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How to Grow Garlic – Our Top 10 Tips

Drying homegrown garlicWe love to grow garlic, it’s an easy crop but does require a little bit of care to get the results you’re looking for. With that in mind we’ve compiled a list of our top 10 tips for growing great garlic so without further ado, here we go:

1  Garlic for growing is very different from shop bought varieties as most supermarket garlic won’t be suitable for growing in Northern Europe. Make sure you buy high quality seed garlic rather than supermarket varieties.

Prepare your soil well. Garlic is easy to grow but it does like a good rich soil. Add plenty of well rotted garden compost to your soil before you plant. Plant in the sunniest spot in your garden.

3  Garlic needs a period of cold for about six weeks of at least below 10 degrees celcius. Plant too late in the Spring and the clove will grow but will never form a bulb of individual cloves. As a rule of thumb plant Autumn varieties between October and December. Spring types are planted between January and early April at the latest.

4  Hardneck or Softneck? Hardnecks grow a flower stalk and have a stronger flavour than more common softneck varieties. Softnecks are milder in taste and are the type available in most shops.

5  Break a full garlic bulb into the individual cloves. Don’t break up the bulbs longer than 24 hours before you want to plant and handle them with care to avoid bruising.

6  Plant 6 inches apart 3-4cm below the surface with the point end facing up. Keep the ends just below soil level as birds are liable to pull them up.

7  The largest bulbs grow from the largest cloves. The fatter cloves forming a circle around the inner ring are best, use the thinner internal cloves for cooking.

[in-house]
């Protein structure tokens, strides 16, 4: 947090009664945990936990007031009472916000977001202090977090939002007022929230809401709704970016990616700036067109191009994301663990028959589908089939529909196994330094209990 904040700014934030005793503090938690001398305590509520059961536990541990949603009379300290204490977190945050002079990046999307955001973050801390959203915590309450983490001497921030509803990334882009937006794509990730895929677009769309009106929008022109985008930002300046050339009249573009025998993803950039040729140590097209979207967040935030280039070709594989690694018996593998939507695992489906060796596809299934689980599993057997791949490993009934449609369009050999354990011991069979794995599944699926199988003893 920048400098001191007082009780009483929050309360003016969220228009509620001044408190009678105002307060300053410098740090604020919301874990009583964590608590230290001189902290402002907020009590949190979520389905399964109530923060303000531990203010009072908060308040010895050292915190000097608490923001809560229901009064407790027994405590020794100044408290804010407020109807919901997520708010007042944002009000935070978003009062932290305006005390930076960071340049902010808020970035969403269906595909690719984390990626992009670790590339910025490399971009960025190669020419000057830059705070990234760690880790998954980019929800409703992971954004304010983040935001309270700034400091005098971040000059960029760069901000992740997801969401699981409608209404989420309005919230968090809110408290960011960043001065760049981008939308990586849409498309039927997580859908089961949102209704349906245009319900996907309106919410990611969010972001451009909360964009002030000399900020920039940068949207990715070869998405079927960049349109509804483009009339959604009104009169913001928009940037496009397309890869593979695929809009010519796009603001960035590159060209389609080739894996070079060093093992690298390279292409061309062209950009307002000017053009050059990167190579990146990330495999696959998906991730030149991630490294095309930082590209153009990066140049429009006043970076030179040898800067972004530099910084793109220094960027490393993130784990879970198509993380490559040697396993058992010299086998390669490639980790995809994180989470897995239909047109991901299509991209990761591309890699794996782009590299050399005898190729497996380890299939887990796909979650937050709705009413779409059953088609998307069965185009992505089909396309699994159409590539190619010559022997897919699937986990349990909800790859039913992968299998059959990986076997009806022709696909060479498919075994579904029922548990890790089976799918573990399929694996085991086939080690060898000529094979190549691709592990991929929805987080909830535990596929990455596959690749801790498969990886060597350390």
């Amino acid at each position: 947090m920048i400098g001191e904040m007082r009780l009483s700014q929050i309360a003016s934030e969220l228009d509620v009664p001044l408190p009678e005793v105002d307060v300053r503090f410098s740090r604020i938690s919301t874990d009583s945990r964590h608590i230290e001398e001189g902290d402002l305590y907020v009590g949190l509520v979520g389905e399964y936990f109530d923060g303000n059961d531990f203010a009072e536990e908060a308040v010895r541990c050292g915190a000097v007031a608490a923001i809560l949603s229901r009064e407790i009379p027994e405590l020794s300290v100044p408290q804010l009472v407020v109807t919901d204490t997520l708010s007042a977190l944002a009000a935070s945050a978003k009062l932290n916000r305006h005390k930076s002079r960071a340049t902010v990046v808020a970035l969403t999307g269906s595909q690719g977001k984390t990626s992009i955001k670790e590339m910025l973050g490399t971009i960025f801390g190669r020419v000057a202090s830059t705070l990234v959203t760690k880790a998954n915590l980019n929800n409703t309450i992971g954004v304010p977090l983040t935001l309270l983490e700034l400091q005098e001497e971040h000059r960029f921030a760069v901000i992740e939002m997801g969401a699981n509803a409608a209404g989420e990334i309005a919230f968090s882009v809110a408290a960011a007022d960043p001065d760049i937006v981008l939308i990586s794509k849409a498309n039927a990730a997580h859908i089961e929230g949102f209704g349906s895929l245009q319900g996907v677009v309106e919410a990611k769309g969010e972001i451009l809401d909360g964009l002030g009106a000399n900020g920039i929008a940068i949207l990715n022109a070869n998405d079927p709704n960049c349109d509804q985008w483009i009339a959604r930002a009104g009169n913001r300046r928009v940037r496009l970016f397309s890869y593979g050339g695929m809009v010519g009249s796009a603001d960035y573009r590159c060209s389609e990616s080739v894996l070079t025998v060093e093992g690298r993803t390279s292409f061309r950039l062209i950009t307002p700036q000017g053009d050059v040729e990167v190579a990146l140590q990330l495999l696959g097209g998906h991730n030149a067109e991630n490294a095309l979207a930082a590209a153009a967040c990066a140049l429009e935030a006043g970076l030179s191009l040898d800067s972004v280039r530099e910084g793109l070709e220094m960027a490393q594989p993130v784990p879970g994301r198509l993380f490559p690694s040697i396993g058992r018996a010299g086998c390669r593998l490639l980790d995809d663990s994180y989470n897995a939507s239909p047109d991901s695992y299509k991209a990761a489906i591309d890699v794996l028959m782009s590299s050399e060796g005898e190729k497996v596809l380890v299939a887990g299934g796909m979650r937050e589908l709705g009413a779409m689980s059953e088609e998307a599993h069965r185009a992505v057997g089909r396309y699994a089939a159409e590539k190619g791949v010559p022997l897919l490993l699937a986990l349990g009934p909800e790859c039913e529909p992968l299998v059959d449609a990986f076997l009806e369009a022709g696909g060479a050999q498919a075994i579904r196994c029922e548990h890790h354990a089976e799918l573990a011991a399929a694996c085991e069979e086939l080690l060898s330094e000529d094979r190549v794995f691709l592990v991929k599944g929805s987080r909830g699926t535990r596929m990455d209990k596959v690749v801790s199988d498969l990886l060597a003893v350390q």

8  A sprinkle of wood ash or a dressing of well composted manure in February will give your garlic a Springtime boost.

9  The best garlic growing weather is plenty of moisture till mid June followed by drier weather towards harvest time. Water your garlic in a dry Spring.

10  You’ll know when it’s time to harvest your garlic but Hardnecks and softnecks are different. Hardnecks are ready when the leaves start to change colour and softnecks when the leaves wilt and lie on the ground.

For more detailed information on growing garlic including our video with Klaus Laitenberger see our Growing Garlic post here.

    1. Andrew

      Hi Catherine

      Liquid feeds are more suitable as a foliar feed for growing plants. I’d be more inclined to improve the soil using a bulky soil improver like envirogrind as this will provide a slow release of nutrients perfect for your garlic. If your want to feed you garlic once growing a light feed of potash (potassium) will help towards harvest time. Wood ash (not coal or turf) is high in potassium and is a handy free source if you burn wood at home.

      I hope this helps

  1. Caimin Gilmore

    Hiya Andrew,

    Would it not be feasible to plant some garlic bought from a vegetable or grocery shop if the garlic is from France or even Spain?

    1. Andrew

      Hi Caimin

      It’s always worth a go but I’d have the following notes of caution:
      You might get a lower yield from garlic more used to growing in cooler temperatures.
      You can’t be sure the bulbs are disease free and don’t want to introduce anything into your garden.

      In my opinion it’s pretty low risk so I’d give it a go but it won’t do as well as purpose grown seed garlic.

      I hope this helps


  2. Geri Shaw

    Hi guys:

    I’ve put all your lovely garlic into a bed and was wondering, would you recommend a top dresing of seaweed for overwintering or would that be too astringent?


    1. Andrew

      Hi Geri
      Apologies for the late reply here. A top dressing of seaweed would be an excellent idea as it will protect your soil. Gather seaweed as fresh as possible without cutting it from the rocks, after a storm is the time to visit the beach. If you are worried about salt your can give it a hose down before applying but there is far less in it then you’d think. I hope this helps.

  3. John Grant

    Don’t know how true this is but I have been told if garlic cloves are soaked in a solution of bicarbonate of soda ( breadsoda ) it moistens the clove and gives it a better start

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